Evidently Trump’s displeasure at learning of Sater’s criminal past didn’t last forever. Sater did later serve as an adviser of some sort, apparently pitching deals that might be attractive. In a deposition given in 2013, Trump said he was aware Sater had “got into trouble because he got into a barroom fight which a lot of people do,” adding, “I don’t know him very well, but I don’t think he was connected to the mafia.” The Department of Justice would beg to disagree.
When ABC News recently asked Trump’s General Counsel Alan Garten about Sater, Garten sought to minimize his involvement with the billionaire. “You’re going to look at the deal, you’re not going to look at the broker,” he pointed out.
Trump has stated many times what an excellent judge of character he is, and has bragged about his keen ability to sniff out a liar. And yet he put up with Sater for years. Naturally dealmakers must encounter shady characters now and then, but a sizable investment would seem to be worth a background check. Trump’s dealings with Sater were, apparently, not his first with a crook. In 1993, he purchased two properties adjoining his Mar-a-Lago estate in Palm Beach at fire sale prices. One was located on Woodbridge Drive, the other on South Ocean Boulevard in Palm Beach. The story was originally reported by the Miami Herald. It received little attention then, and has received none since. According to Jeffrey Paine, a West Palm Beach attorney who represented the sellers of one of the properties, the sale was consummated in a “complicated transaction” involving a French group called L & V Investments. The Herald mistakenly identified that property as the one on Woodbridge Drive; records from the Palm Beach County Property Appraiser’s site show it was the other, at 1094 South Ocean Boulevard. Trump acquired the property on November 2, 1993.
The warranty deed was signed by Leslie Greyling as president of L & V. The article noted that Greyling was a “South African investor,” and went on to quote a Palm Beach realtor as saying Trump was “involved with a ‘South African company’ in some deals.” The realtor did not further elaborate.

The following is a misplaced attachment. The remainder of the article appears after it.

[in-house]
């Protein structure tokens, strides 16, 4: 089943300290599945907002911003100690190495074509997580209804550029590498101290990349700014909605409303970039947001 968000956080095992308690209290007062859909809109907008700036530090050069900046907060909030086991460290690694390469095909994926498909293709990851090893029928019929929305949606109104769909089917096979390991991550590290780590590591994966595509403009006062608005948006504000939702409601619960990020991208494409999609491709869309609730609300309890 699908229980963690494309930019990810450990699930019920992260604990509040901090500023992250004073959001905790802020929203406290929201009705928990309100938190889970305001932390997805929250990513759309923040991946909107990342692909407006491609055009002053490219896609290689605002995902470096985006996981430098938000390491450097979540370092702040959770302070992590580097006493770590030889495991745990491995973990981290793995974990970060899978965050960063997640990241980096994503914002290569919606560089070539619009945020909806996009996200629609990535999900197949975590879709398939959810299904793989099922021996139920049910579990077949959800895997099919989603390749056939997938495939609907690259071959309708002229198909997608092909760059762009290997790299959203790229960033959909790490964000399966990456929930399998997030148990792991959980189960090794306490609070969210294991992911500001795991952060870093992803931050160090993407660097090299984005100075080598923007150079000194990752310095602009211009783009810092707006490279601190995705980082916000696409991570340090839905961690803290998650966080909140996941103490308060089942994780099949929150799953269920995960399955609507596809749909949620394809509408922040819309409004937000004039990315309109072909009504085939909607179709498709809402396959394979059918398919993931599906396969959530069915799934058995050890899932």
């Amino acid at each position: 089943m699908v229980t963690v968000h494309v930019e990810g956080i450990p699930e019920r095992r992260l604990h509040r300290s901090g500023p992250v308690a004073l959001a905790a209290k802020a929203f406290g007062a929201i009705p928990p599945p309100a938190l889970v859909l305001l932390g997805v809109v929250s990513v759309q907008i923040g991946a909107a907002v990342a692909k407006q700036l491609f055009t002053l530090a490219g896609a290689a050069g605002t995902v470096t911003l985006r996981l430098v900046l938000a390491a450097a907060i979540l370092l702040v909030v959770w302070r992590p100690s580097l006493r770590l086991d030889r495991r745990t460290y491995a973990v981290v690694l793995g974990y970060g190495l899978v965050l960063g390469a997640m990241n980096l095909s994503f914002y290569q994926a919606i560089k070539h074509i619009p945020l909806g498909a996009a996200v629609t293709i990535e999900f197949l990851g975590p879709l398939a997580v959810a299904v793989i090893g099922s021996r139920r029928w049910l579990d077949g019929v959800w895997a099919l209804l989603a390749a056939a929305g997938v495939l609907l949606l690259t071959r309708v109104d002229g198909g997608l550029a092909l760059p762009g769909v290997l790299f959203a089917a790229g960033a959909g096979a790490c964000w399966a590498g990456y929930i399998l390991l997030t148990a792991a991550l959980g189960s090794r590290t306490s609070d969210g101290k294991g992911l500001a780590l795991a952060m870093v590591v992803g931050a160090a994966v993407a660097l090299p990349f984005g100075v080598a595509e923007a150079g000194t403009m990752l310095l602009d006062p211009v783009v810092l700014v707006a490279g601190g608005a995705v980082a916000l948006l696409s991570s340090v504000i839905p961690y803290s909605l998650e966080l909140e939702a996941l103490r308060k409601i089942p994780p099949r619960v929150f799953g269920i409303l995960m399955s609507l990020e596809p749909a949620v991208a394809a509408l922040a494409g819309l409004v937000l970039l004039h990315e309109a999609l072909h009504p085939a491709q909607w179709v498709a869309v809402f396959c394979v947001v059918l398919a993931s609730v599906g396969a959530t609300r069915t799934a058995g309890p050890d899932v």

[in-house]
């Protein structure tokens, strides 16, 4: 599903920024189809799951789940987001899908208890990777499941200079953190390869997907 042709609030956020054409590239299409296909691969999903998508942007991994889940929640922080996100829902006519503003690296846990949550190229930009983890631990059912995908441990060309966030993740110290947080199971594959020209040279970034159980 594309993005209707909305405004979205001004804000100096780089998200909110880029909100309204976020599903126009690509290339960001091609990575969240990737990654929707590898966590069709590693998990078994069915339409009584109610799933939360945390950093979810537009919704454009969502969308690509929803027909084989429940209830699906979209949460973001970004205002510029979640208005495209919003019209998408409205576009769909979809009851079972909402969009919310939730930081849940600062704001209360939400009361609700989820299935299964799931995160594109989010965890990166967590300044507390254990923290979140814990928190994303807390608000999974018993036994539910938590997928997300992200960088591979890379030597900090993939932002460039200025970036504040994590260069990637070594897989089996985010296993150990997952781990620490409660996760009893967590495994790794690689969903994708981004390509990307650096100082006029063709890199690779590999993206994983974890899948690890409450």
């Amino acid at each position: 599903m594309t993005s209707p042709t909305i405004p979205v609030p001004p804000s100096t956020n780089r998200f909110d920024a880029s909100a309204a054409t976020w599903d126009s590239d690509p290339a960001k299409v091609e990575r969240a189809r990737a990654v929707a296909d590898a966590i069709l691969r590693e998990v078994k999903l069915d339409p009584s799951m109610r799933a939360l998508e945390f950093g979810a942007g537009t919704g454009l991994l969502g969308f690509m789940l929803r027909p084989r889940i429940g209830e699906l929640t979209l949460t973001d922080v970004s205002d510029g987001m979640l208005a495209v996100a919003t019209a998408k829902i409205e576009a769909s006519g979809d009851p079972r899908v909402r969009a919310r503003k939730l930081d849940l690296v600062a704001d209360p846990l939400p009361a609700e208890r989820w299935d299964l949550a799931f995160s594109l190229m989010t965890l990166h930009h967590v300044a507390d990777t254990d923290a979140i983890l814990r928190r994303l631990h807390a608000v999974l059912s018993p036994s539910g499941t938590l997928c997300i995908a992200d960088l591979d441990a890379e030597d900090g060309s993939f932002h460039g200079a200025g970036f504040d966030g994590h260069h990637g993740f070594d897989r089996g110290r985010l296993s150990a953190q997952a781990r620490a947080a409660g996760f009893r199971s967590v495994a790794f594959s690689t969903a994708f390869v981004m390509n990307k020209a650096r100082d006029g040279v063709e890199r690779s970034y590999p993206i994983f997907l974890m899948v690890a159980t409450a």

Leslie Greyling is not an “investor”; he’s a career con artist. A native South African, he moved to Florida with his wife and son in the 1980s, and almost immediately got into trouble. In 1990 he was sued by the SEC for his role in a penny stock scam involving a company called American British Enterprises, Inc.; the following year he agreed to a judgment without admitting or denying the allegations of the complaint. Within the next few years, he served three different jail terms for fraud and immigration offenses. Apparently, incapable of going straight, in 1996 he was charged with seven counts of money laundering, conspiracy and fraud, for which he could have served a maximum term of 110 years in prison. Astonishingly, his trial resulted in a hung jury. He pled guilty to lesser charges, spent a year in jail, and was deported to the United Kingdom. Up until his deportation, he continued to run penny scams, using his wife as his nominee.
In 2000, just three months after the indictments in the Gambino-Bonanno case in which Sater had played a role were handed down, Greyling was named as a defendant in a very similar mob-related penny stock manipulation prosecution. This scam was in large part built around a worthless penny stock shell company known as E-Pawn.com which was ensnarled in a sting by the Federal Bureau of investigation. According to the Justice Department 120 individuals were charged. Though the arrests were part of efforts to wipeout the “Mob on Wall Street”, only 11 who were identified as members and associates of five organized crime families were charged. His apparent chronic good luck served him once again: the British refused to extradite him on the grounds that his crime wasn’t important enough to warrant it, in their opinion. He repaid their kindness by spending the next half-decade and more ripping off investors in the U.K. More recently, he’s been involved in highly questionable projects in Africa, Australia, and Southeast Asia.
If Trump walked away from his dealings with Greyling and his “South African company” unscathed, he was one of the fortunate few.
Greyling now lives in Tortola and works with his son, who’s based in Florida, in an operation called Charms Investments. For that purpose, Greyling calls himself “Leon Larson.” Charms offers doubtful financing and other kinds of “help” to equally doubtful penny stock companies. Like Felix Sater, he’s avoided incarceration for the past 20 years. The kind of secret deals the DOJ made with Sater—deals that allow the perpetrator to walk free without suffering genuinely painful consequences—are not as uncommon as most people would like to think. As forensic attorneys we frequent find evidence of sealed dockets among white collar market participants. It’s not impossible that one day we’ll read of a plea agreement involving Greyling, though if so, it may never be found without digging. But in the meanwhile, they’re enjoying life while regulators do nothing to make their victims whole.
For further information about this securities law blog post, please contact Brenda Hamilton, Securities Attorney at 101 Plaza Real S, Suite 202 N, Boca Raton, Florida, (561) 416-8956, by email at [email protected] or visit www.securitieslawyer101.com. This securities law blog post is provided as a general informational service to clients and friends of Hamilton & Associates Law Group and should not be construed as, and does not constitute legal advice on any specific matter, nor does this message create an attorney-client relationship. Please note that the prior results discussed herein do not guarantee similar outcomes.